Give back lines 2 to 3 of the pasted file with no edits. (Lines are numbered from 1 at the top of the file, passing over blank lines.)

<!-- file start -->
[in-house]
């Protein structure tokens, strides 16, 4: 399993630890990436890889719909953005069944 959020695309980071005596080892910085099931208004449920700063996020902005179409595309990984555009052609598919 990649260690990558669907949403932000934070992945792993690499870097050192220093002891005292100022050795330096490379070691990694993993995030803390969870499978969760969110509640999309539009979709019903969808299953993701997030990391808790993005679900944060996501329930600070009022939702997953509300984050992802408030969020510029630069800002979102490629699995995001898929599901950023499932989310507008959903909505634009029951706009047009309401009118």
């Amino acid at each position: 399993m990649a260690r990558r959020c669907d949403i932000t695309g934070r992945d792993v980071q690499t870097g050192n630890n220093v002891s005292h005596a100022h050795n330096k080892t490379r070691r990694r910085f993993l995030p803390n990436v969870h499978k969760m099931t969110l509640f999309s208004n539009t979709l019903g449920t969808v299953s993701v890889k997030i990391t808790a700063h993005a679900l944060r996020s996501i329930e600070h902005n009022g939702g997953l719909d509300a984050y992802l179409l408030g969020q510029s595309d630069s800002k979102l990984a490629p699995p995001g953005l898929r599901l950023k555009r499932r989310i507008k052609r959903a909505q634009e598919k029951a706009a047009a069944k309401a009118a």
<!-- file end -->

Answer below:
């Protein structure tokens, strides 16, 4: 399993630890990436890889719909953005069944 959020695309980071005596080892910085099931208004449920700063996020902005179409595309990984555009052609598919 990649260690990558669907949403932000934070992945792993690499870097050192220093002891005292100022050795330096490379070691990694993993995030803390969870499978969760969110509640999309539009979709019903969808299953993701997030990391808790993005679900944060996501329930600070009022939702997953509300984050992802408030969020510029630069800002979102490629699995995001898929599901950023499932989310507008959903909505634009029951706009047009309401009118």
């Amino acid at each position: 399993m990649a260690r990558r959020c669907d949403i932000t695309g934070r992945d792993v980071q690499t870097g050192n630890n220093v002891s005292h005596a100022h050795n330096k080892t490379r070691r990694r910085f993993l995030p803390n990436v969870h499978k969760m099931t969110l509640f999309s208004n539009t979709l019903g449920t969808v299953s993701v890889k997030i990391t808790a700063h993005a679900l944060r996020s996501i329930e600070h902005n009022g939702g997953l719909d509300a984050y992802l179409l408030g969020q510029s595309d630069s800002k979102l990984a490629p699995p995001g953005l898929r599901l950023k555009r499932r989310i507008k052609r959903a909505q634009e598919k029951a706009a047009a069944k309401a009118a």